Modern-day Robin Hood inspired by 60 Minutes report

In 1981, a wealthy New York businessman made a promise to a class of sixth graders that set off a wondrous chain of events

In 1981, a wealthy New York businessman named Gene Lang, pictured below, told a class of sixth graders in Harlem that he'd help pay for their college education if they made it through high school.

The spirit of giving had come over him suddenly, he later explained, and he'd made the commitment "on impulse." Well, that spontaneous classroom moment led to the creation of the I Have A Dream Foundation, which has helped pay the college costs for 15,000 children around the world.

It also set off a chain of events five years later when Harry Reasoner interviewed Lang about his charity on 60 Minutes. As it turned out, another wealthy businessman, Paul Tudor Jones, happened to be watching that episode of 60 Minutes on television -- and it changed his life.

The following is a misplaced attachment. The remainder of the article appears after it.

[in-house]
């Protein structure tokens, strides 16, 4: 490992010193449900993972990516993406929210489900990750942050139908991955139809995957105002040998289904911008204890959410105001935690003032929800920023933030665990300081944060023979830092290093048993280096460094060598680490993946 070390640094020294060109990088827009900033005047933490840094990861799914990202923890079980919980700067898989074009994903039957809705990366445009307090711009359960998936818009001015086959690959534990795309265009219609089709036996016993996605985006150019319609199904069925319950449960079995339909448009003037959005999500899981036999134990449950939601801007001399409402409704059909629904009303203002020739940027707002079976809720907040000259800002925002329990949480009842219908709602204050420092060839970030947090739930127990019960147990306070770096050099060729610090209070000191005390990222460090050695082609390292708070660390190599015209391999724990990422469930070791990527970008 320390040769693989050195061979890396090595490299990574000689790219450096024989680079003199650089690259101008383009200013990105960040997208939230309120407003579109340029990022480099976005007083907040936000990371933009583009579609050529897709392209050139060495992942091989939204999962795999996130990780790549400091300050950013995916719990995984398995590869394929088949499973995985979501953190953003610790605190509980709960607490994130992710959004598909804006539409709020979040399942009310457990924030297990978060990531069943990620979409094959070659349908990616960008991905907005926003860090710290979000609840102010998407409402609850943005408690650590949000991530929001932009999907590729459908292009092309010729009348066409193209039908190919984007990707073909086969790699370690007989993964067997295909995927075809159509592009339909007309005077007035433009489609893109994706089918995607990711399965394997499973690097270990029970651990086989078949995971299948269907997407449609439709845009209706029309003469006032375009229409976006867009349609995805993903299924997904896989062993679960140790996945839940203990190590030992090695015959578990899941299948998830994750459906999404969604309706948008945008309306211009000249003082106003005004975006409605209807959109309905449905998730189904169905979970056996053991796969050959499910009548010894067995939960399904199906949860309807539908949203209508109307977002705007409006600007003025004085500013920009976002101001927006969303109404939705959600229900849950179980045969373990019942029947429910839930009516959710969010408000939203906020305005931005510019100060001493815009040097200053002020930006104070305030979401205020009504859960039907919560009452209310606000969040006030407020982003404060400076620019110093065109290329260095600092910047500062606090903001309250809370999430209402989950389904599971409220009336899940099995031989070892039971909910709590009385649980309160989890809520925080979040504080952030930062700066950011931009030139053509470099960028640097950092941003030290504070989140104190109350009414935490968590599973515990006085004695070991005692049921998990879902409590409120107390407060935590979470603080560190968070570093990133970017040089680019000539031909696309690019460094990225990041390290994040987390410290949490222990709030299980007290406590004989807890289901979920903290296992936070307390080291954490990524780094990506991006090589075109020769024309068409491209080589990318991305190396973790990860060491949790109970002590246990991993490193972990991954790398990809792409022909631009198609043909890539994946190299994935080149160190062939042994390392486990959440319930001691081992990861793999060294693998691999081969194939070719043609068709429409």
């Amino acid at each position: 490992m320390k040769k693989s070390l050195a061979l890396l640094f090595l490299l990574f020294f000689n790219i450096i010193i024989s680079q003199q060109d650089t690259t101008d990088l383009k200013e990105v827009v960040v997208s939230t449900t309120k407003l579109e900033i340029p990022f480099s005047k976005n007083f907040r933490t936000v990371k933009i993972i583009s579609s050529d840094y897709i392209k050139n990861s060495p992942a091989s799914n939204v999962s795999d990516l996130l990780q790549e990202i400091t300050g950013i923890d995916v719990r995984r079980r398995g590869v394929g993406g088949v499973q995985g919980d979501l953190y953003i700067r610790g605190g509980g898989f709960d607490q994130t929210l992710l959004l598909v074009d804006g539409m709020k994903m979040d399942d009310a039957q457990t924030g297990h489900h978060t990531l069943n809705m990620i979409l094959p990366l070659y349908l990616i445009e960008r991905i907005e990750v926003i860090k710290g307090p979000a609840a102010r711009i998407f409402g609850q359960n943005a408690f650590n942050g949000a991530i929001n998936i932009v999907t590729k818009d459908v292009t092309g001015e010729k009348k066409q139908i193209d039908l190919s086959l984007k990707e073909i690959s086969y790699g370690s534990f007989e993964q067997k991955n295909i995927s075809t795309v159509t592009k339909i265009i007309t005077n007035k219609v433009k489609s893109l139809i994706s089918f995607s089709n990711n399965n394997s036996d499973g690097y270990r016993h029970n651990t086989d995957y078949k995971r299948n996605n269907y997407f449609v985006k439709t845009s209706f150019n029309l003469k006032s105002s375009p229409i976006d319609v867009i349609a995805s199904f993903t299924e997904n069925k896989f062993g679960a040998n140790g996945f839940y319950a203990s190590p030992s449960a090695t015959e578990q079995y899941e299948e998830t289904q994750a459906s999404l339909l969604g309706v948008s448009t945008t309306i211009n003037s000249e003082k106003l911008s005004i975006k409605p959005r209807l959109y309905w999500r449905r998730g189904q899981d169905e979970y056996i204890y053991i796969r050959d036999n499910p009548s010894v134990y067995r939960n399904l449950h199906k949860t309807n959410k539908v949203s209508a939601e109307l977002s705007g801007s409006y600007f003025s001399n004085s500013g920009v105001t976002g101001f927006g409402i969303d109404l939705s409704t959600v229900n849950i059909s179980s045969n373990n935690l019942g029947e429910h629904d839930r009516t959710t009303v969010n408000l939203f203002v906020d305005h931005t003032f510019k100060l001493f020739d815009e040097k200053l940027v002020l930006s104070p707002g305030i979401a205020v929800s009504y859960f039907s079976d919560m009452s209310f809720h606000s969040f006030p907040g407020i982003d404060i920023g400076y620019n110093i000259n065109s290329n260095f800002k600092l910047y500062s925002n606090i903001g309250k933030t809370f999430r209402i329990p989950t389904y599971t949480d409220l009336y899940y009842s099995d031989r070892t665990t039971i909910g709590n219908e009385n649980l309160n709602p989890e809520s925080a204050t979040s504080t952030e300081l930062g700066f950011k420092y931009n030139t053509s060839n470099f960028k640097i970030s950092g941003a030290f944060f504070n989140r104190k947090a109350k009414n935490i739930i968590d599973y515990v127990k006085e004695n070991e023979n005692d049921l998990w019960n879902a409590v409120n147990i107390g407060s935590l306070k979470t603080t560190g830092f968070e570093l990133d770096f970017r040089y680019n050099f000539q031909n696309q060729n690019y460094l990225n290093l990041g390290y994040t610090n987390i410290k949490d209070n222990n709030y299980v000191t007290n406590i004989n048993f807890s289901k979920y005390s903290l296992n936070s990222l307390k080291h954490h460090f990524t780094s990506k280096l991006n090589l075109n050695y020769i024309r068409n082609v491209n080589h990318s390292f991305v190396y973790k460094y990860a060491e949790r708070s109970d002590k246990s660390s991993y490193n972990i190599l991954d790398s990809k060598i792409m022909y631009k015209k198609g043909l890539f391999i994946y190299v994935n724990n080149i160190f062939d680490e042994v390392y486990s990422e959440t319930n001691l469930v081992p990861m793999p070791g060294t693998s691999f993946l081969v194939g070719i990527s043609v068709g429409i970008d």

"Well, the second that program finished, I picked up the phone," Tudor Jones recalls. "I called Gene Lang. And I said I want to do what you're doing."

Inspired by Lang's generosity, Tudor Jones started the Robin Hood Foundation in 1988, a charity that fights poverty using not only cash, but also the business analytics Tudor Jones learned on Wall Street.

Now a billionaire, Tudor Jones and his ground-breaking charity, Robin Hood, are the subject of another 60 Minutes report, this time reported by Scott Pelley.


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